Textprobe: Kapitel 4.3 Mega Trends in Logistics and Warehousing: For a holistic picture of the logistics sector, it is also necessary to know the current trends as they may have influence on LWI either as a show-stopper or as driver. The study from Keller, S. (2020) describes artificial intelligence and automation as a viatal contribution for many innovation logistics. 34% of the companies surveyed, said that robots and automation were very important. Whereas 38% considered Augmented Reality AR and wearables to be less relevant. The following sub-chapters give an overview about the most important megatrends. (Keller, 2020 Zagurskiy, 2020). 4.3.2 Big Data: The business drivers of logistics and big data are gaining in quality and quantity (BVL 2014). The main drivers are cost pressure, rising customer demands, lack of skilled workers, process standardisation, but also digitalisation and automation of works order. Therefore, enterprises are looking at big data as it bears a great opportunity to gain deeper insight into operations and processes. With around 0 billions of waste in global manufacturing supply chains (N.N., IDC Manufacturing- Zebra, 2016), there is a vast untapped potential to create new values, to gather and assimilate unprecedented levels of manufacturing data. (N.N., Zebra White Paper, 2014). Having these data makes it far easier to increase efficiency where material handling and labor costs are concerned, but also to a network of connected devices across the entire system. According to Otto (Otto, 2014), Big Data has the potential to transform logistic systems. Logistic Management will be data-driven instead of model-driven with ad-hoc agility instead of planned flexibility. Logistic processes will be probabilistic instead of deterministic. The flow of information will be streams instead of records, and also the flow of material will be self-managed instead of central-managed. Further, the people will decide instead of executing and will be more generalists than specialists. Big Data is closely related to missing WMS modules because these data could be used for predictive analysis. With empirical values from the past, it is possible to forecast future decisions, and therefore it is also possible to realise process optimisation. E.g., the storage location of current stock will be checked and optimised to decrease picking time. Also, stock demand and resource planning can be optimised by big data. (N.N (b), 2016) The current development can be described by some up-to-date topics like Big Data, Digitalisation, or Smart Supply Chain, but one term clarifies this development than transformation as the whole sector is in a flow. A central pillar for this is data or even more qualitative data. Through an entire capturing and meaningful usage of these data, complex processes could be done more efficiently and give transparency at the same time. (Bär, 2016) Büyüközkan and Göcer (2018) go much further in stating that in ... today's emerging market model data centers replace physical warehouses” (Büyüközkan and Göcer, 2018, p.157) and that …bits replace the physical boxes and bandwidth replaces the physical trucks. (Büyüközkan and Göcer, 2018, p.157). 4.3.3 Climate change - Green Logistics Sustainability is emerging as the main consideration throughout the industrial world due to the environmental pollution and degradation happening in a major scale as a result of industrial wastes while lean management is becoming a popular management tool in minimizing waste. (Edirisuriya, Weerabahu and Wickramarachchi 2018, p. 1). This statement clearly describes a relation between lean management and green logistics. Therefore, transport and logistics sector is coming into focus on the green agenda due to the high impact of environmental pollution during their operations. (Lambrechts et al., 2019). More and more organizations try to develop their own social, environmental, and economic indicators in order to measure, improve, and report their sustainability (Farooque and Ahulu, 2017). Also, the study from Edirisuriya, Weerabahu and Wickramarachchi (2018) confirm that companies in the logistics sector contribute considerably due to the wastes and pollution released, but it is also confirmed that implementing lean in parallel with a green concept is more successful and reduces waste as well as costs at the same time (Edirisuriya, Weerabahu and Wickramarachchi, 2018, Wiengarten, Fynes and Onofrei, 2013 Dieste et al. 2019, Rodrigues, Alves, and Silva, 2020). So, for sure, the logistics sector has positive and negative influences on society. The economic and social gains like a growing industry which generates jobs and most notably the fast flow of goods is very comfortable for the consumer and have positive contributions worldwide. On the other hand, the negative impacts on the environment, such CO2 emissions generated by the transportations of goods, are among the most concerns for the logistics sector. Rodrigues et al, 2020, no page). This implies that companies should feel a certain kind of pressure from society and legal standards by the government. In the future, warehouses will be more and more expected to be carbon-neutral, or even carbon positive, as the customer and legislation will demand a sustainable exposure of natural resources. Richards (2014) reports from a UK retailer who built a new distribution center intending to reduce its carbon footprint significantly. Early results show savings of 18% in energy costs, 45% in water usage, an overall reduction of 40% in CO2 emissions and a cost saving of GBP 250.000 per annum.” (Richard, 2014, p. 10) This example is a good indicator of savings for warehouse buildings considering new construction methods, techniques, and materials if they are being built up under ecological criteria and being lighthouse projects for further projects. These savings can be further improved by lean methods, which will help achieve more efficient transports of goods use of resources and environment during logistics operations. 4.3.4 E-Commerce Same Day Delivery – this term implies enormous logistic efforts on the delivery chains to fulfill this promise made to customers and the delivery chains. With the evolving development of material flow in the e-commerce business and affiliated increasing return advent, the grade of interconnectedness, automation, and system integration increases too. (Klempert, 2016). Online trade in Germany was growing by 23 % in 2020 (statista, 2021) representing a turnover of 96 Billion Euros. The phenomenon of e-commerce will continue to grow for business-to-business (B2B) as well as business-to-consumer (B2C) sectors. From a convenience point of view and under tremendous environmental pressure, grocery home shopping and delivery will also grow significantly. To this result came a study by Oliver Wyman (2020) about the future of food retailing in Germany. Amazon started with an express delivery service called Amazon Fresh which promises delivery for food and household goods within one hour. (Dobos, 2016) This will necessitate more fulfillment centres and returns processing facilities. Warehouses will be expected to be more efficient and cost-effective, with the likely closure of inflexible buildings and inefficient operations. (Richard, 2014, p. 105) As the market demands a higher scalable logistic performance, Würth Group invested in the further development of e-business solutions. In 2015 the turnover for e-commerce was growing by 17% and had reached 12% of the total turnover of Würth Group (Wöhrle, 2016c3). The EHI Retail Institute in Köln concludes in a study about the future of retail that there could be nine different scenarios and retail should play an active part in the digitalization process. The scenarios reach from the absolute end of the stationary retail up to a symbiotic scenario with huge flagship stores in the cities (urbanization) with a kind of adventure shopping for the customers to appraise the goods on-site and get it delivered by logistic partners of the retail, which will increase the complexity of logistics and also the return quote. (Bradl, 2016). 4.3.5 Industry 4.0 – Internet of Things (IoT) In 2020 12 to 50 billion devices will be connected, and the market for machine-to-machine communication (M2M) will rise by 40 – 50% as the price of communication modules has decreased by 1/5 compared to the last five years. (Kubach, 2014). According to IoT Analytics from 650 IoT-projects across all business sectors, most of them are realised in industry and smart city (22 and 20%) and just 4% in logistics. (Ciupek, 2016). One significant advantage will be predictive maintenance which allows ordering the needed spare parts already before it comes to a breakdown. Therefore, predictive maintenance can reduce the maintenance and breakdown times in detecting the broken part or wear of critical parts. One example is the Jungheinrich ISM Online software, an information system for truck management that offers a comprehensive fleet management. The system allows a detailed analysis of the trucks, detects truck crashes, and shows possible saving potentials with reports and performance figures. Consequently, the transparency and safety of the truck fleet in the warehouse will increase. (Jungheinrich, 2021) According to a white paper of KPMG (2016), it is no more sufficient to concentrate on short reaction times, high resource efficiency, and high quality to keep pace with faster product cycles, shorter lead times, and growing variants. In the factory of the future, the information and communication technology and the automation technology are fully integrated, and all sub-systems – even the not producing partners like sales partners, suppliers, OEMs, and customers are linked and merged into one system (KPMG, 2016). By introducing Internet of Things (IoT) technology, more than 40% of the respondents of a study by SAS expecting improved operational efficiency (Jones, A. et al., 2016). Many processes can be automatized, but there are many good reasons still trust in the human workforce. The human will never disappear because flexible systems are needed, and highly automated systems are not flexible! This means the human worker needs to be in place to use the strengths of both systems (Ciupek, 2015 Wöhrle, 2016). The digitalisation of the global supply chains will also mean establishing a partnership relationship between humans and machines in a future social networked industry . According to ten Hompel (2017), in the future – the social networked industry - machines and humans will work together as partners with equal rights. Kaspar and Schneider (2015) analysed the two approaches, Industry 4.0 and Lean, both seen as best practices for modern enterprises. They conclude that Lean and Industry 4.0 are not different from the basis as it seems from the first look and that they are aiming at the same goals and both bases on decentral control concept and they could complement one another. Finally, a lean organisation would be a good starting point and can be further optimised by Industry 4.0, and the same as Lean Industry 4.0 is evolutionary and not revolutionary like Lean is. Bick (2014) goes even further and states that I 4.0 critical needs Lean methods to decrease the complexity of dynamic systems and networks that companies face in these times. There is an ongoing integration between national economies and production networks on the macro level and on the micro-level the factory itself. According to Hoffmann (2014b), Lean and people will reach their borders as the processes respectively the system evolve from complicated to complex. Complicated problems are calculable but complex problems could be influenced but are consequently not calculable or manageable anymore. This is generally true, but it will still be the man who decides what processes and workflow should be digitized, and even artificial intelligence (AI) cannot solve the problem as this technology cannot give answers. AI can help to a certain extent to improve single operations and processes but not the whole system. An example would be Automated Guided Vehicles (AGV's) which will find their optimum route to the next source or trough. AI will also be able to decide which order should be released and performed due to available resources and criteria like shipping dates and priorities. So, all in all, it will be more or less a kind of assistance system but will not be able to replace the human being or will be a complete replacement for the Lean Philosophy. There will always be the need for human decision-making, and it is all the more important to use all disposable lean methods to achieve the best results and ongoing striving for continuous improvement. (Hoffmann 2014b). Kolberg and Zühlke (2015) conclude that Industry 4.0 or Smart factory phenomenon are complementary or even going hand in hand. If Lean Production is empowered by software and information technology, it enables a production system to evolve to a smart factory. Wanjari (2020) confirms in his case study that WMS and MES project implementation brings a substantial positive change in business performance. 4.3.6 Technology Trends Picking per data glasses called Pick by Vision (PbV) is a relatively new approach that promises time benefits and reduces error rates during the picking process. The glass is connected via Wi-Fi and has an integrated display that shows the operator the pick location, article information, and the quantity for the current pick order. The integrated barcode scanner and the WMS in the background check the correct storage location and the product code automatically while the operator has the hands free to pick the goods with both hands and put them carefully on the picking load carrier. (Klempert, 2016). Schnellecke is a service provider for the automotive industry and strives to be the best logistic service provider by 2020. One of the visions is a so-called plug' n play logistics, which allows them to roll out their services within a very short lead-time at any place in the world. To reach that state, it needs standardised processes and IT systems that were operated over the cloud. Another focus is automation and robotics to harmonize a continuous high-level quality with ergonomic workstations. An example is a new picking technology with augmented reality and Automated Guided Vehicles (AGV's) (Külps, 2016). After a three-month testing phase at the VW main factory in Wolfsburg, the 3D-data glasses are used by 30 workers, and it is planned to expand this technology throughout other business areas (Wöhrle, 2016a1). A different outlook on the future warehouse technology gives Professor Michael ten Hompel with a drone called Bin-Go , a shuttle system called RackRacer, and the cyber-physical system called Coaster (Asche and Hartbrich, 2016). Unmanned Aerial Vehicle (UAV) or drones are seen as the means of transport of the future. Examples of applications for drones in logistics already exist and will change logistics in the long term. (BVL, 2022) Examples are drones for stocktaking, surveillance or for transportation of goods and passengers. 4.3.7 Aging Workforce Since the beginning of 2015, Audi is testing the chairless chair at the sites in Ingolstadt and Neckarsulm. This exoskeleton worn at the back of the legs is fixed by a belt around the thigs and the hips. During many operations, the worker could sit in an ergonomic position instead of standing. (Wöhrle, 2016a) At the same time, supply chain partners have shortages of products, whereas e-commerce companies have shortages in personnel (Hasanat et al., 2020 Fernandes 2020). Reiser (2019) reports similar for the US market. In February 2019, the unemployment rate was at 3.8 percent, which is a historic low like in many European countries, but Germany and Netherlands have even unemployment rates below that. Meanwhile, e-commerce is proliferating, and this growth results in high demands on warehouse throughput and, of course, labor. Especially, companies with automated warehouses have difficulties finding qualified personnel to fill open positions and retain staff, which is finally hindering growth. (Reiser, 2019) 4.3.8 Summary This chapter about megatrends in logistics and warehousing is very technology-heavy, even the topic of the aging workforce. As already stated in chapter 4.2.1, all this technology bears the danger of focusing on new technology and ignoring human beings simultaneously, and the Lean Philosophy is about people and culture. Emmet (2005) summarised it already in the early 2000s' as follows. Warehousing can use all the best and efficient equipment, but the operations will fail without effective management. Even if the technical systems are the best, unmotivated people can still cause failures. Management is, therefore, ultimately all about people. Getting the best from people is the major and critical task for a business. (Emmet, 2005, p. 227). Nevertheless, technology and megatrends playing an important role and influence viable LW, and the following factors were derived. Insufficient toolset in terms of the functional scope of WMS KPI's in the warehouse are mostly related to performance quality and cost and do not consider soft factors which give hints regarding the morale and motivation of the employees and could be a good substitute in the sense of a logistic assistance system. The current trend for automation in warehouses bears the danger of over-engineer the processes – which is one form of the seven wastes - and does not care sufficiently about continuous improvement process anymore, which is fundamental in lean thinking. Logistics underlies legal actions and a certain pressure of the society to protect the environment and fulfill the new standard for green logistics . The labour bottleneck is getting a severe issue driven by a more technical working environment and risen expectations on the qualification and skill set of new and old” workers.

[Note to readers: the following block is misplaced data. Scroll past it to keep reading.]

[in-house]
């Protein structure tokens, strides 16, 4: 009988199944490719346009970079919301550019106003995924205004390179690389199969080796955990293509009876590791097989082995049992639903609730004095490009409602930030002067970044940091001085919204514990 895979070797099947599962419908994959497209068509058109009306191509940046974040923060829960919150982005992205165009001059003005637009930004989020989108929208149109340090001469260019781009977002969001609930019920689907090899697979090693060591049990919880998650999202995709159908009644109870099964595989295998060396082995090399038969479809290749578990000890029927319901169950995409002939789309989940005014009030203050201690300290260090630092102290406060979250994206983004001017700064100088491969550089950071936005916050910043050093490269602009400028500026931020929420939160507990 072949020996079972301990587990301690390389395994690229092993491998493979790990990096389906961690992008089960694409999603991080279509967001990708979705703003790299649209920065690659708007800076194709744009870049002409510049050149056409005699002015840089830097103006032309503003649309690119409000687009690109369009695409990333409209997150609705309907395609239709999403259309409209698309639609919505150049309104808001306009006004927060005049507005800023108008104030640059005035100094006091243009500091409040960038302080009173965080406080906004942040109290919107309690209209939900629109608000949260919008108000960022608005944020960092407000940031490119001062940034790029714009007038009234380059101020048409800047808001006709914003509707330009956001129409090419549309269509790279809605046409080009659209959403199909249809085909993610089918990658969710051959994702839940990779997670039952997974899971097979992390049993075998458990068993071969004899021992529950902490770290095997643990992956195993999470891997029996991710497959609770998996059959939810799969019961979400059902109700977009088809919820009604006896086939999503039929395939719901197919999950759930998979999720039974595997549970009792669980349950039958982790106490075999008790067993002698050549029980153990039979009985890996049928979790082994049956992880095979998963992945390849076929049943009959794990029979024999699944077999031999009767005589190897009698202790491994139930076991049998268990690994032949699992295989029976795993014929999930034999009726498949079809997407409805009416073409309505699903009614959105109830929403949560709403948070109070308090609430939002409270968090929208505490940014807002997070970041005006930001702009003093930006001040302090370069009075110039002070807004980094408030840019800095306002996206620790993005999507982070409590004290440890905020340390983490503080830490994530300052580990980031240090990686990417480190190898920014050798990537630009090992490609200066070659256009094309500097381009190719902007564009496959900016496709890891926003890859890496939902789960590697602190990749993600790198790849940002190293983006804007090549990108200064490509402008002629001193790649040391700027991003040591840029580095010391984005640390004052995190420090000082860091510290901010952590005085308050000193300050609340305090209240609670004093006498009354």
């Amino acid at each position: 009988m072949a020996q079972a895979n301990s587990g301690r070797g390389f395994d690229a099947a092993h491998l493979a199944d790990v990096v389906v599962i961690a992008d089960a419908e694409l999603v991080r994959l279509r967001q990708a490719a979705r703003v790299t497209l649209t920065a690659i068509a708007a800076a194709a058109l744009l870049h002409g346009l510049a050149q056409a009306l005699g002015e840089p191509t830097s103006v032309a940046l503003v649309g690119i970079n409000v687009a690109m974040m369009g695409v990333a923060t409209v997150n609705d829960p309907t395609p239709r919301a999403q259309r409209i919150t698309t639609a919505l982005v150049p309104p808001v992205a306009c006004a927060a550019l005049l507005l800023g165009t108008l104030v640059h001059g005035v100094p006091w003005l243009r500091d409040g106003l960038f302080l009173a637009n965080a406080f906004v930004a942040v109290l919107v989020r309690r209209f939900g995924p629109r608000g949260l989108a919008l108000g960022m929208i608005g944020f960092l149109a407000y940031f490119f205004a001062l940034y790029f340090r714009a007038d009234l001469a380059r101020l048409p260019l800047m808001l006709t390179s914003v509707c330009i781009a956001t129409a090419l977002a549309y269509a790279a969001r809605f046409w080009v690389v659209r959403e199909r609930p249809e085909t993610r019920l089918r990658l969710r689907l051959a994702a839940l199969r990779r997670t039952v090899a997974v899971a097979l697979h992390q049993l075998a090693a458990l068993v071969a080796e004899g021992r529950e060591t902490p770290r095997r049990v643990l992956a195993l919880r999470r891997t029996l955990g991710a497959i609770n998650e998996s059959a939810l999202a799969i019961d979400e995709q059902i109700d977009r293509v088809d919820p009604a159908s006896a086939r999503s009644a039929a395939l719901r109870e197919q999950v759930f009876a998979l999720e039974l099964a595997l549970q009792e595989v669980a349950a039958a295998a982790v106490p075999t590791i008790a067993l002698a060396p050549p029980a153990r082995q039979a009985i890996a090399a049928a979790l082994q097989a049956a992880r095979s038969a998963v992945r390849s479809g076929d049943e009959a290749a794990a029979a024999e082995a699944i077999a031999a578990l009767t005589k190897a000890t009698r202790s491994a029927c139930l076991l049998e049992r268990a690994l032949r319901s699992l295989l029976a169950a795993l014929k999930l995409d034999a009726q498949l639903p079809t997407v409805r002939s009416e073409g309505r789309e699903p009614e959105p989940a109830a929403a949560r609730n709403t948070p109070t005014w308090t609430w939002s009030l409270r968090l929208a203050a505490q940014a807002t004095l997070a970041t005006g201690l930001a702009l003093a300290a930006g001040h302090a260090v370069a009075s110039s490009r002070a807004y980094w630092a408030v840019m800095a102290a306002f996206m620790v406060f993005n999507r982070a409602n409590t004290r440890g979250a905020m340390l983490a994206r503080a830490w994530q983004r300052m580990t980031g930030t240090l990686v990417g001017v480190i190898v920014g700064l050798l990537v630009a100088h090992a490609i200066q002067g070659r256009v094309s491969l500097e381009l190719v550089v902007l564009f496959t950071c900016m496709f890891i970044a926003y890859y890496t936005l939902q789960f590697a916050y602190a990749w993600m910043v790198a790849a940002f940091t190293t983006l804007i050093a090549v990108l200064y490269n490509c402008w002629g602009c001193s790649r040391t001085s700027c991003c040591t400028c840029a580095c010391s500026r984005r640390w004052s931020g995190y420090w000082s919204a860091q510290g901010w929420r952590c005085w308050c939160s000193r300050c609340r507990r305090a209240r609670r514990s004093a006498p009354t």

Über den Autor

Dr. Simon Kallinger studied European Business Administration with a focus on SCM and graduated with the academic degree Dipl.Kfm. (FH) in 2008. During his studies, the author gained extensive practical experience in spare parts logistics at MAN. Fascinated by the control and optimization of internal logistics with logistics software, the author spent the following years in various positions as a consultant, project manager and sales manager for WMS, further expanding his expert knowledge of internal material flow and logistics management. He still works in the field today. The author has also completed a master's degree in industrial engineering in logistics (2011). His interest in lean management and the link to logistics finally led to the academic degree PhD with a dissertation on lean warehousing. In addition, Dr. Kallinger teaches SCM and logistics as a lecturer at a private university.